The ninth-grade experience

Students elaborate on pros and cons of freshman year

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Photo: Annie Murff

Ninth graders read “The Catcher and the Rye” in Mr. Zack Adcock’s third-period English class. As one of their many new classes, students have lots to look forward to in the coming year.

Annie Murff, Copy Editor

When someone mentions freshman year, plenty of memories rush to the mind, whether they are good or bad. In order to get some insight on those feelings and memories, the Gryphon Gazette asked a few students about their time as freshmen.

The nature of ninth grade at St. George’s is “experiential” and “completely different” from middle school, as junior Caroline Farrell said. It’s a stressful yet exciting year, jam-packed with new teachers, new classes, new students and a completely new atmosphere.

Freshmen year is more academically demanding, but it’s all about trying new things and zeroing in on what you love to do. This newly-gained freedom is also a significant part of the first year of upper school. Although the loss of a recess period is a downside, free periods definitely make up for it, according to senior Allie Harbert.

Part of the ninth grade’s “totally new feel” is, according to ninth-grader Mary Miller Goldberg, “more classes and so much more homework.” However, to help with the heavier workload, there are exceptionally “positive” teachers that “help you through the transition from middle to high school,” Goldberg said.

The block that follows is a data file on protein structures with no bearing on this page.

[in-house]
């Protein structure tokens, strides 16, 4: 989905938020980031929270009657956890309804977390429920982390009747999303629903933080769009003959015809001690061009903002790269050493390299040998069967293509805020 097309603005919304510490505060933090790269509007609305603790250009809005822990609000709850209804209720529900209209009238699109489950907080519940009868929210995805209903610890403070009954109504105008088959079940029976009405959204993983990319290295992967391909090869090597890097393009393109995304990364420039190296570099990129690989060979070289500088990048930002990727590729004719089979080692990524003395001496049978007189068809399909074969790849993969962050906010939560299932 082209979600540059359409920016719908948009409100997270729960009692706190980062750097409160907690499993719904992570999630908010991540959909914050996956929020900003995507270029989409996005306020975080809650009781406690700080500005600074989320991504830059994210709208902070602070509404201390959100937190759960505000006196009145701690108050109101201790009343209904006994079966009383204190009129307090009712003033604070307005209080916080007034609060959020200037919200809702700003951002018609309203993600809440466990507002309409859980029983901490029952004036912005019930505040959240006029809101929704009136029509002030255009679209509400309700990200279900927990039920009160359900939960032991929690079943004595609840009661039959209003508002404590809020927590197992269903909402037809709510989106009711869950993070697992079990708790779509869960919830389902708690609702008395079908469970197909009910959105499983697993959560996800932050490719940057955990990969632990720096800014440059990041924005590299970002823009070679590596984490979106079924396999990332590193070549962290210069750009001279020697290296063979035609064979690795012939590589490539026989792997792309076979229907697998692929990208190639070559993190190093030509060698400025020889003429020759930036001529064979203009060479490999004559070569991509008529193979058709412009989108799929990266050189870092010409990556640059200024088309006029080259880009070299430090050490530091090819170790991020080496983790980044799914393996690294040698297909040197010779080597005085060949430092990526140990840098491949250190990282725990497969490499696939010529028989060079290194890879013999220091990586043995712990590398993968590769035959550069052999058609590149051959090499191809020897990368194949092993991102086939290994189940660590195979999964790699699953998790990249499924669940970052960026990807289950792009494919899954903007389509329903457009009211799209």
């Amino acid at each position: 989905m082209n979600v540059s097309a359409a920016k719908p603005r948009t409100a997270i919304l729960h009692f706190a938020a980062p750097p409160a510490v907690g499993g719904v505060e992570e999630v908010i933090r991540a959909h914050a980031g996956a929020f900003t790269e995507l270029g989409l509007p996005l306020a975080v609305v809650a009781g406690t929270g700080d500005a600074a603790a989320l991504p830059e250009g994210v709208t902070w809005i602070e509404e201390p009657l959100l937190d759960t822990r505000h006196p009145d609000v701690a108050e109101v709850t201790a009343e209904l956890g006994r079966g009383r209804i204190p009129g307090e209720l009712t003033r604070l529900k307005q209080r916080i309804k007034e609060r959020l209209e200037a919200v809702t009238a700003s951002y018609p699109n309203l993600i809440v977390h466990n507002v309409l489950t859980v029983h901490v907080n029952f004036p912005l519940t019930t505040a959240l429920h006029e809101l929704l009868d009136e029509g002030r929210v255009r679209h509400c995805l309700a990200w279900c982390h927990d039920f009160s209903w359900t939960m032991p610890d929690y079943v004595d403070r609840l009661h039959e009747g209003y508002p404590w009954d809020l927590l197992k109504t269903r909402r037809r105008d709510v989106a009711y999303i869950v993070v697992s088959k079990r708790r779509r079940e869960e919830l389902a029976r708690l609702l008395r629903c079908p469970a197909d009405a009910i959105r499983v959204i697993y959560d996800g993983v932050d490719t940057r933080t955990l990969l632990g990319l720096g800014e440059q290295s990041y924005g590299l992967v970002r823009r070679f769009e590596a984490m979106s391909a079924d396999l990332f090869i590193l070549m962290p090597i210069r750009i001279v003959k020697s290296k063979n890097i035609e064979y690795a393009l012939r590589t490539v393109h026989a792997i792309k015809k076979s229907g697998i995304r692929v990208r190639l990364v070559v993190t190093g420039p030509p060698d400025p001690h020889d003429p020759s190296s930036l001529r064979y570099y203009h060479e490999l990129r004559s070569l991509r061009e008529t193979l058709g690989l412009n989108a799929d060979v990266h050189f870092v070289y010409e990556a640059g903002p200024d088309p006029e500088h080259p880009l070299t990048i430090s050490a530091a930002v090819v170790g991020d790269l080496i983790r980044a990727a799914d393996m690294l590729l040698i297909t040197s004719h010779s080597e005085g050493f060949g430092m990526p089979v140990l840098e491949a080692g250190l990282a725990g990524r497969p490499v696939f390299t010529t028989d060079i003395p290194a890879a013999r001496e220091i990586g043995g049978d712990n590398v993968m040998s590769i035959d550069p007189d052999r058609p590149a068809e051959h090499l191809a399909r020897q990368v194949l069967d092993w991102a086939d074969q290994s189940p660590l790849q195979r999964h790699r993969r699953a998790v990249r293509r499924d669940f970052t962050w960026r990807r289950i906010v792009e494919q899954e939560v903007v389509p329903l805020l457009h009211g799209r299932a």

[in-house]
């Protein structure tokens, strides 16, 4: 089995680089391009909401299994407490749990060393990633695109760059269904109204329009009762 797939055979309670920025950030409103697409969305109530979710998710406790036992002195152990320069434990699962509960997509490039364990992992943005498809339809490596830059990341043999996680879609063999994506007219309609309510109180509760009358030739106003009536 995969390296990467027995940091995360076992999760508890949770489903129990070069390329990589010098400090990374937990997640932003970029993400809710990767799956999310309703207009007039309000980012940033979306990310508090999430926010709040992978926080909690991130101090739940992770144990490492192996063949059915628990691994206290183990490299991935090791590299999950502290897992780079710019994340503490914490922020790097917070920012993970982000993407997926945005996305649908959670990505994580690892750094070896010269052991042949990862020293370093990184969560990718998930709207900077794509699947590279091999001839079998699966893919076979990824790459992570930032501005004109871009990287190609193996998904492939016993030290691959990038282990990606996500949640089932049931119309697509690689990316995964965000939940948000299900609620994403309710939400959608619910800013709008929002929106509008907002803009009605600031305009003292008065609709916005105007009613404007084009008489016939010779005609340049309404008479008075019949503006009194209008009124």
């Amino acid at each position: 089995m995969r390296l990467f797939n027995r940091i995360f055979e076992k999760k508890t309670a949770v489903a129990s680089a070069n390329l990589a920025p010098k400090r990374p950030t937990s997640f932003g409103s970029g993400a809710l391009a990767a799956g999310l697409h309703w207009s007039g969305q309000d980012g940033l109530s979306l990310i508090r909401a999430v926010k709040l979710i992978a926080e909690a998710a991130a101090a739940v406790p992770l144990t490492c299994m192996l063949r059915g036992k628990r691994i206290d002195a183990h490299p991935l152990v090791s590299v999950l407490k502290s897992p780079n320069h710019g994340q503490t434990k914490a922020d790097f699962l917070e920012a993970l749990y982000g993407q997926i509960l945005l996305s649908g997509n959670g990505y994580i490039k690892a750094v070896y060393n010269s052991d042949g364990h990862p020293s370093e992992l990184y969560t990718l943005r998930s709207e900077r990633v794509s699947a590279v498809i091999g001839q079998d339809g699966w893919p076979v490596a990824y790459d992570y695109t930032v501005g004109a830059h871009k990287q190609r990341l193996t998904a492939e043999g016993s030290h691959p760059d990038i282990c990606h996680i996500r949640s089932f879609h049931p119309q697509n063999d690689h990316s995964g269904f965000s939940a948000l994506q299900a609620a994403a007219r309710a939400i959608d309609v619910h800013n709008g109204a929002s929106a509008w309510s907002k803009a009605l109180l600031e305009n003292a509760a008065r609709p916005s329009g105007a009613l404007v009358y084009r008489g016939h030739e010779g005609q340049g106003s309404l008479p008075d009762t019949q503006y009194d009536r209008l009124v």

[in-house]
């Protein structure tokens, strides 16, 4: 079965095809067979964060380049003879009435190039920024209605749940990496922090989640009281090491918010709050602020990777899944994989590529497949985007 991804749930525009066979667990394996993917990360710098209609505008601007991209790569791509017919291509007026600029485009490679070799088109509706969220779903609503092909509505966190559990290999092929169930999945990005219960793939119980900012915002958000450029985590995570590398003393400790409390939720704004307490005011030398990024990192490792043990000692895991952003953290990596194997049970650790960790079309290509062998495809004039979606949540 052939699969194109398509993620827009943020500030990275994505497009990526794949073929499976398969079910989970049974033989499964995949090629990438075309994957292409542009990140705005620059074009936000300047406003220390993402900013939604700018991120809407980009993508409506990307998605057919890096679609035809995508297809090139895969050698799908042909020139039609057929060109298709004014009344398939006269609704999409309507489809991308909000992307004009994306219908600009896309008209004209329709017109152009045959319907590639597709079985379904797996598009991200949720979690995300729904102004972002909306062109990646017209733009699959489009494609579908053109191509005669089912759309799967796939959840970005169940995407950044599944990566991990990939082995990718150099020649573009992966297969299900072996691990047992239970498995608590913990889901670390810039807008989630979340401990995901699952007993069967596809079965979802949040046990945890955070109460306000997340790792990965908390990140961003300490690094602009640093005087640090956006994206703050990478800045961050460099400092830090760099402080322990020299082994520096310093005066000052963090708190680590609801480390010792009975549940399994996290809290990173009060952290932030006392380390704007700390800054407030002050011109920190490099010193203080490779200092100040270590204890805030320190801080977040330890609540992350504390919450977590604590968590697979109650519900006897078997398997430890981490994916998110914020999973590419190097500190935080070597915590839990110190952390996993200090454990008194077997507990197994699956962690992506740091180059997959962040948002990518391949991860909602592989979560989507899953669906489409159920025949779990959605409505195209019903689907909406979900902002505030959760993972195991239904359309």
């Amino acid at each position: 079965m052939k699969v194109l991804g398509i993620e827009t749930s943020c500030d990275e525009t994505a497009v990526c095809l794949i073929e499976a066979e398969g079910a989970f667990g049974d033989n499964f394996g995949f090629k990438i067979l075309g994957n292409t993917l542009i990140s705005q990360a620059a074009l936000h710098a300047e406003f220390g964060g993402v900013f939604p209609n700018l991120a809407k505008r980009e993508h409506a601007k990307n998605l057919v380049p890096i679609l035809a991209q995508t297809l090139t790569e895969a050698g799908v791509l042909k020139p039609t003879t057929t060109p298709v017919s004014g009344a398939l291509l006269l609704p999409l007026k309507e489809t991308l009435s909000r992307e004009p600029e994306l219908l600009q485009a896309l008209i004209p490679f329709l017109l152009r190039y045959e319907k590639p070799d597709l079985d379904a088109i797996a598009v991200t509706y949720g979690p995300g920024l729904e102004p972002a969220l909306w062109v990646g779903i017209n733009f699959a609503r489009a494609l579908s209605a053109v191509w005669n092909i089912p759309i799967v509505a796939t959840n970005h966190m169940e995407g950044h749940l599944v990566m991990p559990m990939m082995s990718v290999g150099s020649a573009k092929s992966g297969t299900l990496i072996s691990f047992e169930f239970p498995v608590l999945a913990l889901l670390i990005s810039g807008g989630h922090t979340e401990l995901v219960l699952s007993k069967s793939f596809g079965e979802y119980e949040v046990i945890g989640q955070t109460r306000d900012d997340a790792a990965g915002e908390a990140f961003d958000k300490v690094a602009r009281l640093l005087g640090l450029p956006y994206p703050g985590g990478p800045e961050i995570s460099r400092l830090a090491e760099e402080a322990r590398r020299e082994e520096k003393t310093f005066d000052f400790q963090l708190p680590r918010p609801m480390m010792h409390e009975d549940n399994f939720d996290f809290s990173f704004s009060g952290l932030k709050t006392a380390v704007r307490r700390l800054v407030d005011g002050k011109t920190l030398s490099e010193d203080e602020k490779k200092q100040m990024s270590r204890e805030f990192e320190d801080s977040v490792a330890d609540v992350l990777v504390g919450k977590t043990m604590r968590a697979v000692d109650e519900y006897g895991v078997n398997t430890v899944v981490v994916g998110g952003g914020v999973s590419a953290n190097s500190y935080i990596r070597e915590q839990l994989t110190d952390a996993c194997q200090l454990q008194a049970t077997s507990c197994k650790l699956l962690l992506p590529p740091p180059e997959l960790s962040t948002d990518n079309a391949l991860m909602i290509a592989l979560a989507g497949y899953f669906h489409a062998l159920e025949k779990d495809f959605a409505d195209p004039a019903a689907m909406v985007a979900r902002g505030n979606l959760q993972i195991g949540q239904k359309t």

Despite the many positive aspects of freshmen year, there are still some negative aspects. “Having to work a lot harder on exams and essays” and just simply “being in ninth grade” are just a few, according to Farrell and sophomore Bennett Matson.

However, ninth grade students, jokingly known as “fresh meat,” have no need to fear. Members of the sophomore, junior and senior classes have plenty of advice for the St. George’s class of 2019.

“Just enjoy your freshmen year and understand your classes because they are the common core for the rest of your years in high school,” Harbert said.

Matson advises students to “prepare, prepare, prepare.”

As for what to look forward to after ninth grade, Matson says that it definitely gets better once “you’re not at the bottom of the totem pole anymore.” Farrell added that as high school goes on she learned more about her study and learning habits, which has helped greatly.

All in all, freshmen year is an exciting time and the St. George’s class of 2019 is ready to take the upper school by storm with their “diverse” and “caring” grade, according to Goldberg.

“It’s going to be one heck of a year,” Matson said.